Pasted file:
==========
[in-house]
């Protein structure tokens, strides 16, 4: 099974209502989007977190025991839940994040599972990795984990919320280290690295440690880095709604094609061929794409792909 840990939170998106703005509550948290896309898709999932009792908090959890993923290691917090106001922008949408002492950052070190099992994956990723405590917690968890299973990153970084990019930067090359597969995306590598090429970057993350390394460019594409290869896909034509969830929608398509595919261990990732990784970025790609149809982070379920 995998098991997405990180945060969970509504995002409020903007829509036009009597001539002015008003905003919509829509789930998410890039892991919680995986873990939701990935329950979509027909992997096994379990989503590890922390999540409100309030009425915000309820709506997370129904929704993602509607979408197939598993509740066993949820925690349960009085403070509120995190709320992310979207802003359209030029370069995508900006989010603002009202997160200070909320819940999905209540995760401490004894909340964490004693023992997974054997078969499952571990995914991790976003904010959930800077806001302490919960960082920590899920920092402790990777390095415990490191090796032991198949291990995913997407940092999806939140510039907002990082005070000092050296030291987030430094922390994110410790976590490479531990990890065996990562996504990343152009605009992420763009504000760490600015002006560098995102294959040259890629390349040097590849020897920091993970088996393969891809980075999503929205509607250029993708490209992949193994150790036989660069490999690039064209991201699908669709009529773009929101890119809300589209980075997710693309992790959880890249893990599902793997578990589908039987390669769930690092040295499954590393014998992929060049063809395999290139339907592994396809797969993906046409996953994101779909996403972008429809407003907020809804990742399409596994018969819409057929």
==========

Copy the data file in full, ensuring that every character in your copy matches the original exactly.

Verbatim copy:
[in-house]
């Protein structure tokens, strides 16, 4: 099974209502989007977190025991839940994040599972990795984990919320280290690295440690880095709604094609061929794409792909 840990939170998106703005509550948290896309898709999932009792908090959890993923290691917090106001922008949408002492950052070190099992994956990723405590917690968890299973990153970084990019930067090359597969995306590598090429970057993350390394460019594409290869896909034509969830929608398509595919261990990732990784970025790609149809982070379920 995998098991997405990180945060969970509504995002409020903007829509036009009597001539002015008003905003919509829509789930998410890039892991919680995986873990939701990935329950979509027909992997096994379990989503590890922390999540409100309030009425915000309820709506997370129904929704993602509607979408197939598993509740066993949820925690349960009085403070509120995190709320992310979207802003359209030029370069995508900006989010603002009202997160200070909320819940999905209540995760401490004894909340964490004693023992997974054997078969499952571990995914991790976003904010959930800077806001302490919960960082920590899920920092402790990777390095415990490191090796032991198949291990995913997407940092999806939140510039907002990082005070000092050296030291987030430094922390994110410790976590490479531990990890065996990562996504990343152009605009992420763009504000760490600015002006560098995102294959040259890629390349040097590849020897920091993970088996393969891809980075999503929205509607250029993708490209992949193994150790036989660069490999690039064209991201699908669709009529773009929101890119809300589209980075997710693309992790959880890249893990599902793997578990589908039987390669769930690092040295499954590393014998992929060049063809395999290139339907592994396809797969993906046409996953994101779909996403972008429809407003907020809804990742399409596994018969819409057929």